Insuring Your Possessions
by Gary Foreman
Rent Payments Don't Insure Personal Belongings
Replacement Value Insurance
When I moved into my new three bedroom apartment, the insurance agent asked me questions about my property and said I should increase my coverage from $29,000 to $40,000 (a $2.63 a month increase) based on my belongings (including a lot of antiques). I did as she suggested. Do you think this is a reasonable expense? Also, how do I document my belongings (antique pieces as well as other furniture, accessories, clothes, electronics, food in freezer etc.) in case I would ever have to make a claim? How do they determine the 'costs' to replace my belongings should I ever need to?
LB doesn't say whether she's purchased or renting her new apartment. If she owns the apartment, a standard policy will cover possessions up to 50 percent of the value of the structure. So if you've insured your home for $100,000, you won't collect more than $50,000 for your possessions.
Is 50 percent enough? Or should LB spend the extra $2.63 per month for additional coverage? The first thing to remember is that you buy insurance to cover losses that you can't afford yourself. So you don't want to be underinsured.
Chances are there's a lot of stuff in your home. Furniture, everything hanging on your walls, stuck in your closets and cabinets are all considered household possessions. And, don't forget appliances, clothing and toys, too.
The only way to know whether LB can justify the additional coverage is to take an inventory and put a value on her stuff. The list should include prices paid and when the item was purchased. Model numbers should be noted. Pictures or videotapes of the items are also helpful. Don't make it overly complicated and give up on the process. Any information is better than no information. Guess where necessary.
Once LB has totaled the value of her possessions, she can talk with the agent about how much coverage she needs. Ask about more than just the total covered. Some categories aren't covered adequately by standard homeowners' policies. Many of us have jewelry or some type of collection. Even though you might not spend that much on any one item, it's possible that the entire collection has a significant value.
LB should also ask about exclusions. Are there specific things that your policy won't pay on? Antiques are commonly excluded. So anything over 25 years old would be a problem for LB. It also could exclude any keepsake items. Grandma might not have been wealthy. But some of her things could have appreciated significantly since they were purchased many years ago.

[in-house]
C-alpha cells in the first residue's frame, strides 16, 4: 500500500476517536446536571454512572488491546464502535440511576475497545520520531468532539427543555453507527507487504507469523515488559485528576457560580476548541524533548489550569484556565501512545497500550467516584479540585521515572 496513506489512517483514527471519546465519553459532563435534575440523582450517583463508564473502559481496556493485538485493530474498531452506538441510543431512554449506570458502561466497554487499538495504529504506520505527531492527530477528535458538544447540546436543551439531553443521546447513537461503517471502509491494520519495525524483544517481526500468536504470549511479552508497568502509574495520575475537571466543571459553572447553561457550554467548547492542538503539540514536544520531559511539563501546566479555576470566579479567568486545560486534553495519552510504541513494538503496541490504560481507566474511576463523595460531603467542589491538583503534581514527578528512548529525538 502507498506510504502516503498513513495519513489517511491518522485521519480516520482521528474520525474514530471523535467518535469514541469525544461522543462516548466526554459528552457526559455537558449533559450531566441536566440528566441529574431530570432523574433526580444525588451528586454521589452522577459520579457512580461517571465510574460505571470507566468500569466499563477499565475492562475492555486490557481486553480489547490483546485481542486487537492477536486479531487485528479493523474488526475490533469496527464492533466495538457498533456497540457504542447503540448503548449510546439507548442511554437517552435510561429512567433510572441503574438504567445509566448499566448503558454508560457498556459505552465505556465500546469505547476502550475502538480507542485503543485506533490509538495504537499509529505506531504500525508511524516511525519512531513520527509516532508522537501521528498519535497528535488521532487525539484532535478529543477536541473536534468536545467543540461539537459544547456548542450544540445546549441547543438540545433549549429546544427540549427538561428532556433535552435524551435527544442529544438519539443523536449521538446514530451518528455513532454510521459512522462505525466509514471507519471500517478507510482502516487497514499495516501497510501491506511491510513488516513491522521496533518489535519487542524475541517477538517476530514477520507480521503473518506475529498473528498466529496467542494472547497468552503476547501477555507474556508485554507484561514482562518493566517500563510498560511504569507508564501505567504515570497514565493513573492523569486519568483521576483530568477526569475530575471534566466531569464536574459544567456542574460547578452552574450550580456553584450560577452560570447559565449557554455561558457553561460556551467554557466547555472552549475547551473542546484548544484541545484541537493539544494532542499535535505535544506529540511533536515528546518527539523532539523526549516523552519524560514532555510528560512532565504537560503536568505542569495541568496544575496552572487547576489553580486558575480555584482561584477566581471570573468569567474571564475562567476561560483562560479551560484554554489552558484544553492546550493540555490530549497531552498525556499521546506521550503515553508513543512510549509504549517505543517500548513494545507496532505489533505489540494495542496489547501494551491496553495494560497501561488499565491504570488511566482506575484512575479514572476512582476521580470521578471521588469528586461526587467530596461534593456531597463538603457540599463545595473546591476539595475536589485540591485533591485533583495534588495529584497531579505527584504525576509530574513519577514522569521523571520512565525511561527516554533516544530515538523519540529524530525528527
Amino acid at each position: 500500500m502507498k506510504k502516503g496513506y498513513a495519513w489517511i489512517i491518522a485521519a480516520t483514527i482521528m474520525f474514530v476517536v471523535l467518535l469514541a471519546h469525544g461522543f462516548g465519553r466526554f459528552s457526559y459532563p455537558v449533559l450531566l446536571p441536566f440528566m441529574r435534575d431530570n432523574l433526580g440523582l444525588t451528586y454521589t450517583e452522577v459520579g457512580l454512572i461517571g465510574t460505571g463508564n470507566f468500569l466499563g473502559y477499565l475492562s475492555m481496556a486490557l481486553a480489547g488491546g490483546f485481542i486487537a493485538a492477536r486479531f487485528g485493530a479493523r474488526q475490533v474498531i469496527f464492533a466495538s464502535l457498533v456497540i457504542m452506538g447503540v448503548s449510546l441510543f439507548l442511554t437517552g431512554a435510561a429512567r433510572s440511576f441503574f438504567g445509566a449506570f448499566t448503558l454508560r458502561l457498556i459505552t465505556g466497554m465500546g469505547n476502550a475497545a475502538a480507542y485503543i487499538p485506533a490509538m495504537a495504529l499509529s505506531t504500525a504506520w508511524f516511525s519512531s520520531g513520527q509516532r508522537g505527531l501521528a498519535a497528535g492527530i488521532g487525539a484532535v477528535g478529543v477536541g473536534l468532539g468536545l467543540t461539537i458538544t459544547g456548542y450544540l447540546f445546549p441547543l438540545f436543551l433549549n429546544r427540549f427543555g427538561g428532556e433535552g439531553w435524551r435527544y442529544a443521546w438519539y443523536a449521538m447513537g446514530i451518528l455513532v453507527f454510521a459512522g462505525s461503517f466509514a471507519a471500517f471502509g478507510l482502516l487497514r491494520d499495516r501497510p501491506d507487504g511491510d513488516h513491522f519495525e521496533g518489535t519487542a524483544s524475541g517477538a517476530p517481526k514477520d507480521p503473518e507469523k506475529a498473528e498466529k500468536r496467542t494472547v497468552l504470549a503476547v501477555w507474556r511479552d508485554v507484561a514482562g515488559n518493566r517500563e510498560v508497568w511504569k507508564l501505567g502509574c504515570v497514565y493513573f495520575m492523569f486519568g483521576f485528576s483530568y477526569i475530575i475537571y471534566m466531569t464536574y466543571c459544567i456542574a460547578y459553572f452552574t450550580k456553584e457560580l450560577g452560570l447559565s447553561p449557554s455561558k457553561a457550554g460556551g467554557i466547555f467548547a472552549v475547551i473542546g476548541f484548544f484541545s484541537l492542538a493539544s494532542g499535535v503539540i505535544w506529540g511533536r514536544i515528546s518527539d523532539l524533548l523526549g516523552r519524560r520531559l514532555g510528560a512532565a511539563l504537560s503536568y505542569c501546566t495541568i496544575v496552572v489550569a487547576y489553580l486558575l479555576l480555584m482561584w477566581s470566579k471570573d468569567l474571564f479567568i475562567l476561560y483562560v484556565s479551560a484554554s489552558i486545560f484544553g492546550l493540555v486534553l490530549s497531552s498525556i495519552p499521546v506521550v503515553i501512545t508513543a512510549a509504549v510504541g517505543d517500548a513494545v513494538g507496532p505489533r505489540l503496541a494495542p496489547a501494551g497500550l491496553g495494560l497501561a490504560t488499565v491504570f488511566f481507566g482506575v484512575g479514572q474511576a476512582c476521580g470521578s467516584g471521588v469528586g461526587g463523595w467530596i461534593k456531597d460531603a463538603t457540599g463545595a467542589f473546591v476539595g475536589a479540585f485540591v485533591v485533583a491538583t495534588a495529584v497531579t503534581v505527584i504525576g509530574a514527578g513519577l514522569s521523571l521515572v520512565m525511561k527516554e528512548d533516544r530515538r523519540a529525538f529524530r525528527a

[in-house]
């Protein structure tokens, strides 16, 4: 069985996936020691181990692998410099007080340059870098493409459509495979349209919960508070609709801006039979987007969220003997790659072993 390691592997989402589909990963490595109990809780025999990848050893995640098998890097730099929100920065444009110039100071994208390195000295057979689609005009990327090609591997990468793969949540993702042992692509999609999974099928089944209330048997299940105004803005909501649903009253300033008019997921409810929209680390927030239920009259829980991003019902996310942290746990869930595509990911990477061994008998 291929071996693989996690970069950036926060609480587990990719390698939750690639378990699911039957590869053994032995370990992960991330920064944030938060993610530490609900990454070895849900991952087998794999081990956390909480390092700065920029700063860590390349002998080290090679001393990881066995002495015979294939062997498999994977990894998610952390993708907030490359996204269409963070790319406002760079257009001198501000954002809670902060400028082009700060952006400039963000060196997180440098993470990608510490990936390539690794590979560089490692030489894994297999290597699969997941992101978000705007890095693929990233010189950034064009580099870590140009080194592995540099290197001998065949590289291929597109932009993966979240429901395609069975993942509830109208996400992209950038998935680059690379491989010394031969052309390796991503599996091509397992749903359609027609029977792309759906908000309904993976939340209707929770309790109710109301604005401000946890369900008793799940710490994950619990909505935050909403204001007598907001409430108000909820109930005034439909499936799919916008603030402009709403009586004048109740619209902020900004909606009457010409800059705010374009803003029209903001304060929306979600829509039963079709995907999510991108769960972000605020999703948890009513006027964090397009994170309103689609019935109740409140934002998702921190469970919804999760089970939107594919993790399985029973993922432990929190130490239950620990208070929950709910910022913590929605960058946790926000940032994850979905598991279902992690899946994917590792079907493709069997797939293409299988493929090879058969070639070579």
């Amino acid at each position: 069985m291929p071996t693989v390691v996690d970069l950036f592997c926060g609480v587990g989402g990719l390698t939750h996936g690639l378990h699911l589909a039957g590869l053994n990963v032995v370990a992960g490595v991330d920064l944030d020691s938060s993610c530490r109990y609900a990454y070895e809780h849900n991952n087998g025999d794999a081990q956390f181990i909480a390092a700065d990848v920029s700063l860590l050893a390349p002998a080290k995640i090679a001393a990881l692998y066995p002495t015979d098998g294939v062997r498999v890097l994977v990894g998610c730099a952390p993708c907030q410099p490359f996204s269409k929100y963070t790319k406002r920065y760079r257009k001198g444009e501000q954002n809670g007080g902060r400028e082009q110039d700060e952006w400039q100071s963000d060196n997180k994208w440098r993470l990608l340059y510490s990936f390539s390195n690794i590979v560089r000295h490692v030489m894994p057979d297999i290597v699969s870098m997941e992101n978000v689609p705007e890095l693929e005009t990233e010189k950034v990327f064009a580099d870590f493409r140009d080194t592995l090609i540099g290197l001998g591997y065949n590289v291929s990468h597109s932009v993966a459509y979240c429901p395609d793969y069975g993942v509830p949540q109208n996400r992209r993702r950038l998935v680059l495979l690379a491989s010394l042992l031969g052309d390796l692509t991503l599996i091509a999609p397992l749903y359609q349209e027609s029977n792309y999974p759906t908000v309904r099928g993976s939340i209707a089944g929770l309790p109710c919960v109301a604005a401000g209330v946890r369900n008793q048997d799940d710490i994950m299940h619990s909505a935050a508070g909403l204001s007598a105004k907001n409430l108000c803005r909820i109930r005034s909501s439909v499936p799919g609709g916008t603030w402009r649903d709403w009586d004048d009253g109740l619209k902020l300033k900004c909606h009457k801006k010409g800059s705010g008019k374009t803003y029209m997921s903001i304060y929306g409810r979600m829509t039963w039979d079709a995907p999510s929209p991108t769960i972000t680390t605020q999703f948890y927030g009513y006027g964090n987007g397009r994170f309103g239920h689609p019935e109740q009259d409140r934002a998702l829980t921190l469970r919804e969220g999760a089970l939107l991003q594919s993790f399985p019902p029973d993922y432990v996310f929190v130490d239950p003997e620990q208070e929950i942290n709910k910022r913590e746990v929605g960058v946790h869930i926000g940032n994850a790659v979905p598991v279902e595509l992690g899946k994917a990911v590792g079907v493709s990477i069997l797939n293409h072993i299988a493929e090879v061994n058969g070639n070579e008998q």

Most policies will not pay more than $2,500 for any individual item. Thresholds vary with insurers so ask your agent.
Back to the inventory for a moment. It makes it easier to collect on your policy if you suffer a loss. Sit back and try to think of all of the contents of your bedroom. Difficult? Now imagine doing that for every room of the house after a fire or burglary. That's what you'll need to do after a loss.
Remember to store your list somewhere outside your home. Keep it at your place of work, safe deposit box or with a friend or relative. If you must keep it in your home, buy a fireproof box or store it in your freezer.
Talk to your agent about how much you'd be paid if a loss occurs. Most policies cover your possessions for 'actual cash value'. For instance, your clothing would be valued as 'used' clothing. Never mind that you'd be hard pressed to replace all of your clothing at thrift store prices. Realistically, you'd have to buy some items at full retail. LB might want to consider getting 'replacement cost' coverage. That would pay her enough to buy a new replacement for lost items.
But even that doesn't eliminate every problem. Replacement cost doesn't apply to some categories like antiques and collectibles. For antiques, LB will probably need to either be able to demonstrate the value through comparisons to other similar items, or, better still, have an appraisal done.
If she has items that are valuable, LB might need to get 'agreed value' coverage for them. That's when the company and LB agree on the value of an item now. If it's lost later, that's how much she'll receive for it.
Obviously, we hope that LB never needs to collect on her policy. But if the worst happens, we hope that she has the right coverage and the proper documentation to assist in starting over.
Gary Foreman is a former financial planner and purchasing manager who founded The Dollar Stretcher.com website and newsletters in 1996. He's been featured in MSN Money, Yahoo Finance, Fox Business, The Nightly Business Report, US News Money and he's a regular contributor to CreditCards.com. You can follow Gary on Twitter or visit Gary Foreman on Google+. Gary is also available for audio, video or print interviews. For more info see his media page.
Share your thoughts about this article with the editor: Click Here
Also in Home
- 10 ways to cut the cost of cleaning
- Natural homemade laundry soap
- How to buy a Christmas tree
- Preparing for a snow storm
- How to reduce heating bills
- Corian countertop repair
- 6 reasons you shouldn't overimprove your home
- 5 simple and affordable luxuries for your home
- 7 green ways to save money on laundry
- 6 ways to organize your home in the new year
- 6 ways to save on home heating
- 6 cheap, effective home security solutions
- Find the best mortgage rates in your area
- 3 ways to use a mortgage calculator
- Mortgage calculator: Calculate your payment and more
- Home equity calculator: HELOC vs. line of credit
- Mortgage refinance break-even calculator
- How much money can I borrow for a mortgage?
- Who offers the most home insurance discounts?